Census Bureau’s Household Survey: Only 16,000 New Jobs Added in August

Published on September 9th, 2014

I’m following up on my earlier post on the Bureau of Labor Statistics August jobs report. The economy added an anemic 142,000 jobs, according to data gathered from payroll statistics. The payroll report is also referred to as the establishment report, the one that gets the headlines on the first Friday of every month.

Another August report, however, this one also from the BLS, is the Household Survey. Believe it or not, it’s grimmer than the payroll version that Wall Street wants Americans to believe. The Household report found a gain of only 16,000 new jobs. Basically, the Household report asks people a simple yes or no question: Do you have a job? That’s an entirely different question than the one the payroll survey directs to employers: Did you add jobs?

The total number of people working is more important than new jobs created. For example, a person recently hired at the local mega-mart may be working his second job. If businesses add 100,000 jobs that doesn’t necessarily mean 100,000 more people are employed.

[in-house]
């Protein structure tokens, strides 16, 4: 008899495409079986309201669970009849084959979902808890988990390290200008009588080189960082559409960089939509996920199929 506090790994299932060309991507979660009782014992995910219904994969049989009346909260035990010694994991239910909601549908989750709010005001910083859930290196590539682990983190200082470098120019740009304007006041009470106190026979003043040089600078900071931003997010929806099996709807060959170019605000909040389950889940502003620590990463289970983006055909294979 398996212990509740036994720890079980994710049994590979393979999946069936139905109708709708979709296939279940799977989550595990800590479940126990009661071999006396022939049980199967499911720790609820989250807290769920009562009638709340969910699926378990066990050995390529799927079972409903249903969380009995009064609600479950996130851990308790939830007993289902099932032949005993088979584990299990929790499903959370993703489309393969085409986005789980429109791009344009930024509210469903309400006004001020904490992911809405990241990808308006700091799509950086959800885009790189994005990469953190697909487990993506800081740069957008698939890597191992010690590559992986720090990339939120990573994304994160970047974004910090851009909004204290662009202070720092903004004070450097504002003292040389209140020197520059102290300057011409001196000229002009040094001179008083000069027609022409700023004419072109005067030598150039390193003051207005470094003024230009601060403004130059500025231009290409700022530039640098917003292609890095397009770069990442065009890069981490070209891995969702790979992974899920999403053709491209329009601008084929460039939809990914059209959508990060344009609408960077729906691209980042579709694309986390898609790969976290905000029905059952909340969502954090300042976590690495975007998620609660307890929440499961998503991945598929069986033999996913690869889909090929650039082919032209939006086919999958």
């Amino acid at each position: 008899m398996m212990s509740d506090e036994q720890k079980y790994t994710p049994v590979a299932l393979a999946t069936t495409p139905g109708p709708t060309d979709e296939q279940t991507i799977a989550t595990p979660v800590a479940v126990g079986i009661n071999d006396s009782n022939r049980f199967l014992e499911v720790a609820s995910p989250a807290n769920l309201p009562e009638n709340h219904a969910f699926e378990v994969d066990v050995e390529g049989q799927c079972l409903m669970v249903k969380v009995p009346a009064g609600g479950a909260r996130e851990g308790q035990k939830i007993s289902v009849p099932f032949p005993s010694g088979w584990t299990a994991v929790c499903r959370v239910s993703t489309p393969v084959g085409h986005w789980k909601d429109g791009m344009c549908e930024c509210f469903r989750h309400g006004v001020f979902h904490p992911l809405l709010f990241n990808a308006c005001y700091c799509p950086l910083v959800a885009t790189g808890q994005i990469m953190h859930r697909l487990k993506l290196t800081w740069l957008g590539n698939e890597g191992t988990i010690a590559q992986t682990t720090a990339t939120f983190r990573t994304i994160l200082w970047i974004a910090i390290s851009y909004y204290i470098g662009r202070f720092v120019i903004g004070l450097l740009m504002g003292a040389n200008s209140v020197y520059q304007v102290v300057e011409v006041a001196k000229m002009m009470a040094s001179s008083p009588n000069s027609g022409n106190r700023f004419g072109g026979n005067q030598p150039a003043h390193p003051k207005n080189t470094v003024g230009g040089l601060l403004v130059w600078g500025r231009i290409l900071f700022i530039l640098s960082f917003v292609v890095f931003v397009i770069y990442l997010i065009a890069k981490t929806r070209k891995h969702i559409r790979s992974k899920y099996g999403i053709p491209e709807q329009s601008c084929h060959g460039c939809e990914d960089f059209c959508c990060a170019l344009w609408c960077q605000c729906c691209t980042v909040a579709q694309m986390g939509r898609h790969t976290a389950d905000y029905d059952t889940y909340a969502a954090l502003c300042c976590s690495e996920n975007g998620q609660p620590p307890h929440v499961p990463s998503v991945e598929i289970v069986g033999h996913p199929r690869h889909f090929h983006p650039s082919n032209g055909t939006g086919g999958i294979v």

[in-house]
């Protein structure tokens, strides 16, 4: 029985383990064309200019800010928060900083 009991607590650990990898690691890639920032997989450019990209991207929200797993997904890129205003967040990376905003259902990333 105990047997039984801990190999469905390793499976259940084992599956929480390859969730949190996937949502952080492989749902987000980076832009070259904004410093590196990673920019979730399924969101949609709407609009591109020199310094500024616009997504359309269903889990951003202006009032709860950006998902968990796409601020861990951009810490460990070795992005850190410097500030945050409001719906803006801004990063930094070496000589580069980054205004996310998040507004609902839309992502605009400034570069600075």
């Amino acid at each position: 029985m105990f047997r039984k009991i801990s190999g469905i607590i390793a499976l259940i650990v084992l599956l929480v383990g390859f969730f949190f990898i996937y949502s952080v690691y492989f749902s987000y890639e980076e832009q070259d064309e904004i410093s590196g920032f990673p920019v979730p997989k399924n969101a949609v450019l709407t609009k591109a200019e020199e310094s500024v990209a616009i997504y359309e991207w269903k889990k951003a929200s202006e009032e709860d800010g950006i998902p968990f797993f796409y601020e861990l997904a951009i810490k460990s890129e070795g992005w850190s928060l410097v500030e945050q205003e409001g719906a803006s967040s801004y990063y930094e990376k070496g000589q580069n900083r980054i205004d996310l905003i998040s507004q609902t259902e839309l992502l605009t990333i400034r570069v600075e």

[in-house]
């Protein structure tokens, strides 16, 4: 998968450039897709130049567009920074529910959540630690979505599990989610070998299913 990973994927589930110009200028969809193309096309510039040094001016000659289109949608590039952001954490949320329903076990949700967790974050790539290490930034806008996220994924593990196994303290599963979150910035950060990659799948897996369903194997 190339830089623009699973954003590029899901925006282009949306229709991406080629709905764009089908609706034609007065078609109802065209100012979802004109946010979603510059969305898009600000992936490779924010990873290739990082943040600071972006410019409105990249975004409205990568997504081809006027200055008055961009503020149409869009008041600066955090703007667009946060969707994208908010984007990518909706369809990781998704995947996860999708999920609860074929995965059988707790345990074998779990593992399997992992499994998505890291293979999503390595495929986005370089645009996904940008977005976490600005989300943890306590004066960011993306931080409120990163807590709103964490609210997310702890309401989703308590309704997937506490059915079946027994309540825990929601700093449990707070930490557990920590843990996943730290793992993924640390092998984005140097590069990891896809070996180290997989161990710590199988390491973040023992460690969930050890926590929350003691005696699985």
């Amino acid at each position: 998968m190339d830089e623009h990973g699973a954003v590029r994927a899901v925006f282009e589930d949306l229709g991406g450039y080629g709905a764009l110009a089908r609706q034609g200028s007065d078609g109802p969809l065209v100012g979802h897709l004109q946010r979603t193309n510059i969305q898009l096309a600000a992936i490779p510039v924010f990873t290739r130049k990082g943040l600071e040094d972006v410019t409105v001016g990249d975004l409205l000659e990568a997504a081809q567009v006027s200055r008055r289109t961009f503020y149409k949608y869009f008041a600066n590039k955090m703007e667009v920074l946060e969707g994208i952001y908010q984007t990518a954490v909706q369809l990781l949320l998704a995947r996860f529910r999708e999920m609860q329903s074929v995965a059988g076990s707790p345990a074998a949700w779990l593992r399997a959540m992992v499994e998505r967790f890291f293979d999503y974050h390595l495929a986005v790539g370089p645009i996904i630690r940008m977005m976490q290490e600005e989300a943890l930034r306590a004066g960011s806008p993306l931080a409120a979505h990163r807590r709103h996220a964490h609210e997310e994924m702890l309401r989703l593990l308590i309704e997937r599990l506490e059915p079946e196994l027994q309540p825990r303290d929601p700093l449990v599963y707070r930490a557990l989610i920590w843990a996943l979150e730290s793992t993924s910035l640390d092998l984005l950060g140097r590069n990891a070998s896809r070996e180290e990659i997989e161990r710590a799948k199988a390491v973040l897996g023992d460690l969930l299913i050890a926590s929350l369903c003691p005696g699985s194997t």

Applying the Household Survey to the U.S. economy during the last year, Forbes found that the number of people not in the labor force has increased by 1.7 million. The U.S. has 6 million missing from the labor force; half of them are of prime working age (25-54).

Whether President Obama takes his cue from the establishment or household employment survey, they both paint the same picture. Americans are struggling to find a job or keep the one they have. Giving work permits to up to 12 million illegal aliens already living in the U.S. or importing millions more overseas workers on guest visas, as Obama favors, would add to Americans’ existing woes.

The good news is that immigration and its relationship to American workers’ earning power has finally seeped into the mainstream media. In his op-ed published by The Hill, Dick Morris, former pollster and campaign consultant, wrote that curbing immigration is the jobs and income inequality issue of our time. Morris urged Congress to “seize” the moment.

Congress is back in session; Obama has backpedaled on deferred action and with the lousy August BLS report fresh in everyone’s minds, now may be the best opportunity Americans have had in months to beat back an executive amnesty.

On behalf of American workers, go to the CAPS Action Alert page here to tell Congress to stop President Obama from expanding executive amnesty.

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